Bieda, Kristen N., Bowers, David, & Kuchle, Valentin A.B. (2019). The Genre(s) of Argumentation in School Mathematics. *Michigan Reading Journal. *(41)

Bledsoe, A. M. (2002). *Implementing the Connected Mathematics Project: The interaction between student rational number understanding and classroom mathematical practices. *(Doctoral dissertation). Retrieved from Dissertation Abstracts International, 63(12). (ProQuest ID No. 765115471)

ABSTRACT: The Research Advisory Council (RAC, 1991) of the National Council of Teachers of Mathematics (NCTM) called for research on the effects of Standards -based (NCTM, 1989, 1991, 2000) curricula. Following a qualitative design, this dissertation study provides insight into what it means to know and do mathematics in one seventh-grade classroom in which one such curriculum was implemented. More specifically, this study provides a thick description of the teaching and learning of rational number concepts in a classroom where the Bits and Pieces I unit (Lappan, Fey, Fitzgerald, Friel, & Phillips, 1997) from the Connected Mathematics Project (CMP) was used.

Through the lens of the Emergent Perspective (Cobb & Yackel, 1996), this study investigates the relationship between students' initial and developing understandings and the evolving classroom mathematical practices. Results indicate that students' rational number understandings and the teacher's proactive role contributed to the establishment of the classroom mathematical practices. These mathematical practices serve to document the development of the collective understandings as the students engaged in activities from Bits and Pieces I (Lappan et al., 1997). Findings suggest that students did make significant growth in their rational number understandings as a consequence of engaging in these activities and participating in these mathematical practices. In particular, results indicate that participation in conceptually-based mathematical practices provided greater opportunities for students' to advance in their rational number understandings than participation in those that were procedurally-based. In fact, participation in procedurally-based mathematical practices actually constrained some students' advance in their rational number understandings.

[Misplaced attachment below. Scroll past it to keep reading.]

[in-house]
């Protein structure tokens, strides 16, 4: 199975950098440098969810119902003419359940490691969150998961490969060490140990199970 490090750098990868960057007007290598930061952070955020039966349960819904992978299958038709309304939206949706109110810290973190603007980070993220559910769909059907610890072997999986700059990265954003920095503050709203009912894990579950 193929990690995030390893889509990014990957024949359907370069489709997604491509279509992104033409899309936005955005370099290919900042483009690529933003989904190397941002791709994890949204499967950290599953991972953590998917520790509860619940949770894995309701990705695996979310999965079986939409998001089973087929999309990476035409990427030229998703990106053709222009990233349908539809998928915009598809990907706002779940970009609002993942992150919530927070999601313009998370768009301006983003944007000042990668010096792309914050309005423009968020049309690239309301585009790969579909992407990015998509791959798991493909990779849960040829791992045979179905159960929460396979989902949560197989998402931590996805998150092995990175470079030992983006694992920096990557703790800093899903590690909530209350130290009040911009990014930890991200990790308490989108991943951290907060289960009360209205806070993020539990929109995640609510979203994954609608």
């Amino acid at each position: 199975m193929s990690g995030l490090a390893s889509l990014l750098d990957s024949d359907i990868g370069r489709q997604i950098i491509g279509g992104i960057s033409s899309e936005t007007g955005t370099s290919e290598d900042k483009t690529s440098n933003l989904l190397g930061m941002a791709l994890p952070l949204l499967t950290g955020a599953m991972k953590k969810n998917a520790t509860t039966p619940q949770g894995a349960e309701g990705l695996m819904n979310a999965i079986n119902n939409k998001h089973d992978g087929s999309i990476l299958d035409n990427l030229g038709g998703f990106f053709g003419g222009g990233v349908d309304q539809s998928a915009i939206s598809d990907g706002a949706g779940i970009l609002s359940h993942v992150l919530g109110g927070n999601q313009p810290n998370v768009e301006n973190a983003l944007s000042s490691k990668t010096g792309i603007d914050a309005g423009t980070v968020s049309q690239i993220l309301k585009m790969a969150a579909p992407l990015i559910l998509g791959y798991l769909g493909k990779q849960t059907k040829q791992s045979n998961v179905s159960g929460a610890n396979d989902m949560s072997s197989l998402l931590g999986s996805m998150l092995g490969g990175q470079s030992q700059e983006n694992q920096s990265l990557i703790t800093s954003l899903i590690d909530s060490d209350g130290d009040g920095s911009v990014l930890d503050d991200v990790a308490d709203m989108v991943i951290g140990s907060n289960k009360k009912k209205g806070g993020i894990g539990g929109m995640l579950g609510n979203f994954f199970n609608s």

Bouck, M., Keusch, T., & Fitzgerald, W. (1996). Developing as a teacher of mathematics. *The Mathematics Teacher, 89*(9), 769-73.

ABSTRACT: This study investigated the impact of mathematics curriculum (standards based vs. traditional) on the performance of sixth and seventh grade students with disabilities on multiple-choice and open-ended assessments aligned to one state’s number and operations and algebra standards. It also sought to understand factors affecting student performance on assessments: ability status (students with and without disabilities), curriculum (standards based vs. traditional), and assessment type (multiple choice vs. open ended). In all, 146 sixth grade students and 149 seventh grade students participated in the study. A linear mixed model for each grade revealed students with disabilities did not perform better in either curriculum. Furthermore, curriculum type was not a significant factor affecting student performance; however, ability status, time, and assessment type were. The implications of these results are discussed.